"There are saving graces and we must not frget the good in life" is what my dad told me afterward. "WE must love everyone because no person is entitled to anything more than another human being. Regardless of color, creed, economics or relational preferences we must perpetuate love for all. Spread it because so many people live without love when they need it most. Be tolerant and understanding even when you don't agree with someones choices or views." Both myself and my sister have volunteered to promote awareness of HIV/AIDS and LGBT understanding. We don't want people to feel like they're alone, because they are not.

    Thanks for sharing this, even when backed by corporations it is something that will hopefully spread the word, and bring more understanding to people.

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  8. Buying one now. Moving- and so rare to see 100% of proceeds donated. Thanks for the awareness. 

    xx- Sabrinahttp://www.samplesize16.com/

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  9. It is important that people realize that HIV/AIDS is still around and to acknowledge that it is a virus/disease that does not discriminate.  I support the HIV/AIDS awareness movement.

    ♥, Kiyomi

    ♥Follow my blog at colormerunway.blogspot.com ♥

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  10. Hi,
    First of all let me start off by saying I really enjoy reading your blog and especially this post! My Uncle Anson (rest in peace) passed away from AIDS in the early 90's and even though I was only a toddler I miss him dearly, all the stories I hear about him from my mom and other family members was that he was a delightful individual! Months before he had passed his partner Lee died from a liver disease. My moms feels his broken heart caused him to grow weaker and eventually got the best of him. I wish he was still alive today........he was an amazing soul that touched the lives of hundreds of people. -Lumnija

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  11. A close friend of mine works tirelessly in our community, Southeast Alaska, as a case manager for the Alaska Aids Assistance Association, she also runs the community's only needle exchange, teaches classes everywhere, working to help people with AIDS and HIV and toward its prevention - whenever an article pops up about studies, experimental drugs, etc, I send them her way, whenever there is a fundraiser or awareness event, I'm there. It's not just in support of this friend, but through her I learned that it affects communities everywhere. If I were to get my hands on one of these, I'd probably give it to her.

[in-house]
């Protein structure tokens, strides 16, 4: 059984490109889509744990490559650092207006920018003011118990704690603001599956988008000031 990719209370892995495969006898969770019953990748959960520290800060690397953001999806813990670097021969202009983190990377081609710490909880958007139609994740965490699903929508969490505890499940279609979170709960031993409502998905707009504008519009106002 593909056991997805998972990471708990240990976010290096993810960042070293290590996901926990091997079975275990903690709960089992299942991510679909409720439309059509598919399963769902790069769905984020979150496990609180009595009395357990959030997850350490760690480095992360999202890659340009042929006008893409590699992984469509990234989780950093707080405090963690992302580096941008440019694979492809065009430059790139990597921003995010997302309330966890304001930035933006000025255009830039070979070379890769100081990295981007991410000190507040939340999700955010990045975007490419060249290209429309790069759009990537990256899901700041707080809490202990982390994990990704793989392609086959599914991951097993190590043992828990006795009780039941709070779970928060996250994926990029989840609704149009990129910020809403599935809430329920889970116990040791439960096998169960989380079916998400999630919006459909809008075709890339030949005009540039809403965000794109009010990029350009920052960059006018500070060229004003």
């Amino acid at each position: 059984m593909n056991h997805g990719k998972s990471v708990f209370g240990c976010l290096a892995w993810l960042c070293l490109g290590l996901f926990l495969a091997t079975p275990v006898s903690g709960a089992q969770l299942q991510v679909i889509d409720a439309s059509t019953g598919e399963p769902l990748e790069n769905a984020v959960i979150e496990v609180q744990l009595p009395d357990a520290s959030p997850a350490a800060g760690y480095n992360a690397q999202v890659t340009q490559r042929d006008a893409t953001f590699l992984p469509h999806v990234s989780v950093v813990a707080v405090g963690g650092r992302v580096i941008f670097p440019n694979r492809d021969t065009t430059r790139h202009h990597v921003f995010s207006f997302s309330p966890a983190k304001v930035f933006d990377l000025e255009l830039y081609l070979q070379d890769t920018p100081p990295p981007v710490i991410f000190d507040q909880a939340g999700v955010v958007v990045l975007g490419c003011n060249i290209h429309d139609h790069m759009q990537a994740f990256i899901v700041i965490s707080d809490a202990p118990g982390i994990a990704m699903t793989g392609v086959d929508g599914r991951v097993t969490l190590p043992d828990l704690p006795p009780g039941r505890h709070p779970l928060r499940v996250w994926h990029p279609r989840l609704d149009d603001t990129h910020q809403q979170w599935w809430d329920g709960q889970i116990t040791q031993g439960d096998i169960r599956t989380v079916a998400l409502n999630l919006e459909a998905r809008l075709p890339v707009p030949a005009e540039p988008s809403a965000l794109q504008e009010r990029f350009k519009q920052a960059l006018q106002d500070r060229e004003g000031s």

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  12. my best friend loss her mom to HIV/Aids as a child she also was bord with HIV and her dad contracted it from her mom. Her and her dad are such wonderful people living with this disease. They are the reason I fight for cure someday

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  13. Paulina JakubowskaNovember 7, 2011 at 3:35 PM

    Well, I don't really have any story, but I think it's important to show support for different charities, such as this one, to show them you care. And I do care. I'm going to be honest, I would love to one of these pins! I feel really sad thinking about people who have been affected by AIDS or HIV. When I was still attending school, that's like a year ago, during my form time (which was half an hour 'free' time), my tutor has decided to come up with an idea to do with a charity, so that we can spend this time doing something good. No one has really done anything, but my teacher found one charity thing - knit a square. Its purpose was for people to knit a square, so that the charity will sew them all together to make a blanket for children who have lost family because of AIDS or have it themselves in South Africa. I thought it's an amazing idea. Before this I didn't know how to knit but this helped me to learn it. I have knitted 2 squares, while everyone done 1, and then out tutor has sent it to the charity. It felt really good after knowing I might have helped someone live! 
    Sorry for writing loads,Paulina

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  14. Wow! Thank you for sharing. I hope for them that there is a cure someday.

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  15. I've always lived in big cities so I've always been surrounded by a tremendous number of resources for accessible healthcare, I can't even imagine what it's like in small cities and towns. I'd love to send a pin to you. Please email me your address so I can ship one out after the Thanksgiving holiday! nicolettemason@gmail.com

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  16. Thank you so much for sharing your story. I'd love to send you one of these pins. Please email me your address!

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  17. Hi Nicolette,
    I just saw this post so it's probably too late for a pin, but if not - I'd love for you to send me one.  Money is unfortunately very tight.  Both my mother and my stepfather are HIV positive.  My mother has lived with it for 18 years so for our family a cure is, unfortunately, probably not going to happen in her lifetime.  I try to do all I can to raise awareness regardless in all aspects.  I did student outreach after college and made sure to have programs involving non-judgmental HIV/AIDS education.  As an RA in the dorms I was always the one who would hand out unlimited condoms, no questions asked.  Now, I am in a social services field and I still make sure all of these things are available without judgment.  HIV/AIDS is obviously still a huge societal issue and is not going to go away until people stop being apathetic and speak out.  Thank you for posting about this.